The "M" series lenses will be usable on a modern Pentax DSLR, and many of them are quite good, but will have a different angle of view than you have been accustomed to on your film body if used on an APSC DSLR. However, many functions that are available with AF lenses or "A" lenses will not be there with the "M" or older lenses. I would recommend, as long as you are spending money for a modern DSLR to get back into photography, it would be appropriate to get at least one or two good current lenses to take full advantage of the technological advancements since the days of the MX and "M" lenses. As to the choice of a FF or APSC model, the considerations are generally in terms of cost, weight/size, and the kinds of photography mainly drawing your interest.
06-28-2020, 11:56 PM - 1 Like   #10
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Superb rose shot Peter
06-30-2020, 12:15 PM   #11
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Welcome to the forum. Lots of vintage lenses are very highly regarded. I have the Pentax-M 50mm f/1.7 which came with an ME Super back in the day. I've used it on K10D, K-5IIs, and KP DSLR cameras with great results.

Have you checked out the Pentax camera comparison page? Pentax K-1 II vs. Pentax KP vs. Pentax K-70 - Pentax Camera Comparison - PentaxForums.com
It may help you decide which model you want, and has links to in-depth reviews. I can highly recommend the K-5IIs and KP from personal experience, depending on your budget.

If you do decide to get a newer lens, many will advise to spend at least as much on the lens as you do on the camera. (Putting a $10 lens on a $1000 camera will get you $10 images.) Buy the best glass you can afford, and adjust what you spend on a camera accordingly.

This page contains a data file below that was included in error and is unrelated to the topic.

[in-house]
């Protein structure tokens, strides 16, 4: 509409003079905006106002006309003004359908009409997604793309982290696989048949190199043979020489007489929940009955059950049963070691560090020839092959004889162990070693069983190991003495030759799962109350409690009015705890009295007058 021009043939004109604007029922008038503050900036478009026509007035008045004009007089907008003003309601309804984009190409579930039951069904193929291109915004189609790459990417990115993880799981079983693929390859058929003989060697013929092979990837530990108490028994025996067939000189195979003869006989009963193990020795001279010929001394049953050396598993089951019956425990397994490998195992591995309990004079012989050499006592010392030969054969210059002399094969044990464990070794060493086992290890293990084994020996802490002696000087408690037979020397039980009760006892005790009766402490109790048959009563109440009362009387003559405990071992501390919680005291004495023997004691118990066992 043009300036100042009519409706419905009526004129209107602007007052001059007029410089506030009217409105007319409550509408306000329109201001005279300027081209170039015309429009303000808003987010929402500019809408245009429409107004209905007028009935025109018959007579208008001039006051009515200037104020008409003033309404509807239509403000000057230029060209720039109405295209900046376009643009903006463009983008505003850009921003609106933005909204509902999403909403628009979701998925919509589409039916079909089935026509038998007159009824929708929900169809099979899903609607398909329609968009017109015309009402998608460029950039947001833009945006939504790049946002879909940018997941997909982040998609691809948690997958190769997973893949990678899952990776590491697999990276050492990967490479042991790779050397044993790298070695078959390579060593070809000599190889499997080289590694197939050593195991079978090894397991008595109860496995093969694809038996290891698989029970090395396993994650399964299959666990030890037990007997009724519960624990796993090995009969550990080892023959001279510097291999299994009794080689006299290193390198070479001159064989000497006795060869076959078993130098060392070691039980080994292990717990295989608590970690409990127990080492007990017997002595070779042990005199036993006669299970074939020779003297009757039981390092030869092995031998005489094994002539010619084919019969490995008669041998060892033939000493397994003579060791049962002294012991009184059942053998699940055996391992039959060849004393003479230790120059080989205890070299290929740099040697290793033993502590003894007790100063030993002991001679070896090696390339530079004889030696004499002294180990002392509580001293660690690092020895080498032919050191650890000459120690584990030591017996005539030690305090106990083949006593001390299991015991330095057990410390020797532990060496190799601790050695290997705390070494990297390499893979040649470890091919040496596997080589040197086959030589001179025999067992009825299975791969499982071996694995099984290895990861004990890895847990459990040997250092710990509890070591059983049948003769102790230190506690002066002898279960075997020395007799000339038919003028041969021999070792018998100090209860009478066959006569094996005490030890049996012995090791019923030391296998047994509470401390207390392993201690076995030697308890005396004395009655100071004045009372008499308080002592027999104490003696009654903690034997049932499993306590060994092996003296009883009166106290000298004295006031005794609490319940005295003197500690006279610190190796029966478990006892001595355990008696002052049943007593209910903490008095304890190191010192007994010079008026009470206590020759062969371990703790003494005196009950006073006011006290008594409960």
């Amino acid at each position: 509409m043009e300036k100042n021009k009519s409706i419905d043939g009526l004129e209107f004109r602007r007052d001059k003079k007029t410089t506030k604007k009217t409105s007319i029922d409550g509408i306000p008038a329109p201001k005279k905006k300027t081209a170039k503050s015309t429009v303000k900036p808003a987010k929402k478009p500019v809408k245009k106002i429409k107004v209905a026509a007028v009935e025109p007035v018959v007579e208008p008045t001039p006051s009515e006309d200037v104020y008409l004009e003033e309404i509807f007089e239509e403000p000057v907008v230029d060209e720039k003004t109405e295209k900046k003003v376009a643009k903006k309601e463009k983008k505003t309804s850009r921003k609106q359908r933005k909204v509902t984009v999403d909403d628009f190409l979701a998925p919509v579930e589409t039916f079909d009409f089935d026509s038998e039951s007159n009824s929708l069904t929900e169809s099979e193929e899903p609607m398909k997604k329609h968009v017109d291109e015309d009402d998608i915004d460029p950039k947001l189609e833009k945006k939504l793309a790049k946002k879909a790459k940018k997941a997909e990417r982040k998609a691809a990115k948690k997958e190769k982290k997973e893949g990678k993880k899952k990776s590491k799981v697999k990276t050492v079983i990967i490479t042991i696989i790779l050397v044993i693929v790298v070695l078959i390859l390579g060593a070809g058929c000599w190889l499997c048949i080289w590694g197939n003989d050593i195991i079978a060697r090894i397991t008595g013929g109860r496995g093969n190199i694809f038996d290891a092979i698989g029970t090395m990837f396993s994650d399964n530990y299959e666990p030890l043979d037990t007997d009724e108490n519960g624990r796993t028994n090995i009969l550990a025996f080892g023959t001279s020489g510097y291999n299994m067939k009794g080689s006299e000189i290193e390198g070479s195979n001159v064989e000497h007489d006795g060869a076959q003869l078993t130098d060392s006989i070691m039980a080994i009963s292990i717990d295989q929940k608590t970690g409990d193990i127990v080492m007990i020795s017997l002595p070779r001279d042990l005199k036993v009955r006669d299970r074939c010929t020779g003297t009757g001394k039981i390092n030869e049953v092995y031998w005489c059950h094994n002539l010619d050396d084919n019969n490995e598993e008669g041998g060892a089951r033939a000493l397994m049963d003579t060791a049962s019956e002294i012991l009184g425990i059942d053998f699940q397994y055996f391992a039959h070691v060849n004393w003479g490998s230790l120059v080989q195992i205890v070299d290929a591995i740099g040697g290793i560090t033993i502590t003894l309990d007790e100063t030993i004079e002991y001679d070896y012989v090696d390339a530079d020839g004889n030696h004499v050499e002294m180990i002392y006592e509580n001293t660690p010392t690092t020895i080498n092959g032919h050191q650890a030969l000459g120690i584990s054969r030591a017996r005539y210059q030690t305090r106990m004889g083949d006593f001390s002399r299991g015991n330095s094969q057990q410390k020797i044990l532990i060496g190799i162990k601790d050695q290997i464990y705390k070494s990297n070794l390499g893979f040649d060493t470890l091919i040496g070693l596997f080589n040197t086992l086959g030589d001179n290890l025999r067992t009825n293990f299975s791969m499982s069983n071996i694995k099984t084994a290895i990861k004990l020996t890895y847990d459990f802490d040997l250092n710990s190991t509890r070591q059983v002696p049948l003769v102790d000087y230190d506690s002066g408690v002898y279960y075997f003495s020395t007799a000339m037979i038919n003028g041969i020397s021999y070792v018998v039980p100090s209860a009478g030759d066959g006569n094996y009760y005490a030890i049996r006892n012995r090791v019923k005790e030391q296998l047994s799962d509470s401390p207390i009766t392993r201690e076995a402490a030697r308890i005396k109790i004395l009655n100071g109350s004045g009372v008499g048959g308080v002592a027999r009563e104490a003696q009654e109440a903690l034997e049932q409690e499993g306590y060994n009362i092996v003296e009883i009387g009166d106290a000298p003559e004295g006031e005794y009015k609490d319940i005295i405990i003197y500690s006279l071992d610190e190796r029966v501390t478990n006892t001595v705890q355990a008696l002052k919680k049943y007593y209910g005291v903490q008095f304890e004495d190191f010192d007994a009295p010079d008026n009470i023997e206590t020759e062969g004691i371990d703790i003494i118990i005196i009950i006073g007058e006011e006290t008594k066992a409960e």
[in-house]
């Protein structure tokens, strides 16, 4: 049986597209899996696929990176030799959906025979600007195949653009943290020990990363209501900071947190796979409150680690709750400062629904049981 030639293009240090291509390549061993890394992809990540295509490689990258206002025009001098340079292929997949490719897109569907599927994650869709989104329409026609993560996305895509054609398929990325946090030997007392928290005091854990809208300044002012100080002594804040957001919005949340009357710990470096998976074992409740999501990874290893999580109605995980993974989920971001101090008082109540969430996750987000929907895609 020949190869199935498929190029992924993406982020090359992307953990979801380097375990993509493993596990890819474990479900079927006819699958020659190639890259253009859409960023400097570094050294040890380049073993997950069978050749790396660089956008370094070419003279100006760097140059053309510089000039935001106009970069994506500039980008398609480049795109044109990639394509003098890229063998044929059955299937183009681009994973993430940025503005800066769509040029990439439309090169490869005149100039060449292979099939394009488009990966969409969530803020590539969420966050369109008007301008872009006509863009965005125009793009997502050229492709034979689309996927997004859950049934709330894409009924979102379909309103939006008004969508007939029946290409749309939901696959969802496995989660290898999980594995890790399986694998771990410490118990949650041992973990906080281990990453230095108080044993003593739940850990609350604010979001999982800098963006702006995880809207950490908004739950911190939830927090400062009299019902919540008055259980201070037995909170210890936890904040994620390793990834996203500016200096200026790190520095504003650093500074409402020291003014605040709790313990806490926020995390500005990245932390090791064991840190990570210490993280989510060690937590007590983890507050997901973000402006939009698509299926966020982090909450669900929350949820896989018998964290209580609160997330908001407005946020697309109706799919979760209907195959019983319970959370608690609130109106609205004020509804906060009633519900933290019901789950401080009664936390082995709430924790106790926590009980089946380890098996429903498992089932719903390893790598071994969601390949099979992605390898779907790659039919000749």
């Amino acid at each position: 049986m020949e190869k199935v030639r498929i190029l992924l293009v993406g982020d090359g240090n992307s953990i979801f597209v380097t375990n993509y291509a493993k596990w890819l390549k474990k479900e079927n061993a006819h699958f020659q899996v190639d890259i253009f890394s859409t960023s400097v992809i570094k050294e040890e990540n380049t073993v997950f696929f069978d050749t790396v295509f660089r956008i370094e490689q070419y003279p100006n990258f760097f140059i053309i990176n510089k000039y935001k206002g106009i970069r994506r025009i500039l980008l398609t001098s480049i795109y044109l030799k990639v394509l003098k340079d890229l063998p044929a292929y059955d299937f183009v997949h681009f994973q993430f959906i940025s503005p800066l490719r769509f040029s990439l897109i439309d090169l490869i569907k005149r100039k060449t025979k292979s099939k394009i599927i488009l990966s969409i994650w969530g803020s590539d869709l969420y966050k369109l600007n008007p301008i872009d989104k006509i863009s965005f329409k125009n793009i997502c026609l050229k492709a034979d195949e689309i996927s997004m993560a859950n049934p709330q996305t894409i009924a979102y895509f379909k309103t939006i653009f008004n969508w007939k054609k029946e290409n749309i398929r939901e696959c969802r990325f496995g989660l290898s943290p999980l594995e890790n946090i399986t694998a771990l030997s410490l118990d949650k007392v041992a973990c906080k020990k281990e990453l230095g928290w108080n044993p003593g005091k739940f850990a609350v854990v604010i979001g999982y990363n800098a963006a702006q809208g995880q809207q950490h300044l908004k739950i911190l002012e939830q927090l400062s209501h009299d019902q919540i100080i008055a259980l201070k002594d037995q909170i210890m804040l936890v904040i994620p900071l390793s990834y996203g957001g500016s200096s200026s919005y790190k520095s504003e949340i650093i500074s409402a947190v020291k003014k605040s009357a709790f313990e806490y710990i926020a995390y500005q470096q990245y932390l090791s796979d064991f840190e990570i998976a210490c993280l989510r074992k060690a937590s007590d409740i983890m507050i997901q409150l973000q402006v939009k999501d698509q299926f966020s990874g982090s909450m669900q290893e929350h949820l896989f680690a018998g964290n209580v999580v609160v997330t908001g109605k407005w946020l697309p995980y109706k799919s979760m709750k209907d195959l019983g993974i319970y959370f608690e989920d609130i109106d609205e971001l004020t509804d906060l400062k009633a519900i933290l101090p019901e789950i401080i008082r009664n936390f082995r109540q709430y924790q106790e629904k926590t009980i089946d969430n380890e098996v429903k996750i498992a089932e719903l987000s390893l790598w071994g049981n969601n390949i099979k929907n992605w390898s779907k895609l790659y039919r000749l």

Looking forward to seeing some of your images.
06-30-2020, 10:00 PM   #12
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I agree that a top-notch current lens is a great idea, however there are some less expensive lenses now available that can deliver very fine results also. Technology has yielded improvement in both build and performance in the lower expense range since the film era, especially in some zoom lenses, and many of these include weather-resistant (WR) seals. I have some of the best, but still often use some of those having cost less, as I've found them to be very capable and have advantages of their own. It looks like the "M" lenses you've used with the MX are mainly prime lenses. So again, depending on your photographic interests, there are many options available, including some good ones in the more affordable range. Lenses of a similar quality and aperture range providing a similar field of view (FOV) designed for use with an APS-C body will usually be less expensive than will a lens for FF use.

Last edited by mikesbike; 06-30-2020 at 10:06 PM.